The Raspberry Pi is a tiny computer which you can use as an inexpensive, low-power system for programming, watching videos, playing games, or general-purpose computing. But it might not be tiny enough for some uses — so when hardware hacker Ben Heckendorn decided to build a Gameboy-like handheld gaming console from a RaspBerry Pi, he had to make the little computer even smaller.

Raspberry Pi game console

That involved removing the Ethernet jack, moving the USB port, and making other changes to reduce the profile of the Raspberry Pi.

You can watch him do it in the first video of a 2-part series on creating a Pi-powered game system for playing classic arcade games.

The project also involves hooking up a small LCD display, adding a series of game controller buttons, installing a battery and voltage regulator, and building a custom case.

While this isn’t necessarily the sort of project that’s easy to do at home, it’s still kind of fascinating to watch the whole device come together — and it might give you a few ideas of other things you can do with a $35 Raspberry Pi mini-computer.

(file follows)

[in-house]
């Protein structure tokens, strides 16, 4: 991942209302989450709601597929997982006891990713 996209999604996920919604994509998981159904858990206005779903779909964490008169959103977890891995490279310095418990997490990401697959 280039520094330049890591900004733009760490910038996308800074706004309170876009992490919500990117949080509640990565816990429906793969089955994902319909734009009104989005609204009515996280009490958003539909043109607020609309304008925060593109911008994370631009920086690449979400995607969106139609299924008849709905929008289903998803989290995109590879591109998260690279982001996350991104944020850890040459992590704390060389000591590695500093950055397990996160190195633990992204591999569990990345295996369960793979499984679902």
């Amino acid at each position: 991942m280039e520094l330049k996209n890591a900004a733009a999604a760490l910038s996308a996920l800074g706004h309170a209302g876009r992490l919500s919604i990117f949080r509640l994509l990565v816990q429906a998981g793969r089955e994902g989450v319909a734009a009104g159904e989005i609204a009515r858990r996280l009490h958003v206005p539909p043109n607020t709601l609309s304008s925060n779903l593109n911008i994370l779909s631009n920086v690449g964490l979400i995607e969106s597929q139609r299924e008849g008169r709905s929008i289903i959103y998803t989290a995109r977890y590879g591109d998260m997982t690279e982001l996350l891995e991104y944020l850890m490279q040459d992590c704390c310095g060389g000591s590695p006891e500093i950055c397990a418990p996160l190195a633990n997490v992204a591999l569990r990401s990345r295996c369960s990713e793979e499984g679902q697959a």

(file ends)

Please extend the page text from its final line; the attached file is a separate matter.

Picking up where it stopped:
via Digital Trends

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11 replies on “Ben Heck rips apart a Raspberry Pi to make a handheld game console”

  1. The project is hindered only by the choice of LCD screen, which is poor quality.

    1. No, it’s also hindered by being based around a Raspberry Pi. A single core ARM11 CPU isn’t powerful enough to decently emulate anything beyond an 8 bit machine, even when overclocked to 1 GHz.

      1. Sadly I have to agree.
        I’m not sure why he shot for MAME emulation on that thing when it is among the more demanding emulators.
        Still as a demonstration it give a ton of insight into the process.
        I found it entertaining.

        1. Are you saying the Pi isn’t up to running MAME adequately? I was running MAME on a 33MHz 68LC040 Mac years ago. Has the emulation become more demanding?

    1. Not everyone who can create is necessarily going to be great on camera.
      This guy’s body of work is nothing less than amazing, so I’ll cut him some slack when it comes to media productions.
      I’m just glad he’s sharing his knowledge.

      1. I said nothing derogatory about him, in fact I commented his work is amazing.

        1. Your comment was ambiguously phrased. It was unclear as to whether you were referring to the quality of the Ben Heck episode, or the video output of the little gizmo he built when you stated that “the video sucks”.

Comments are closed.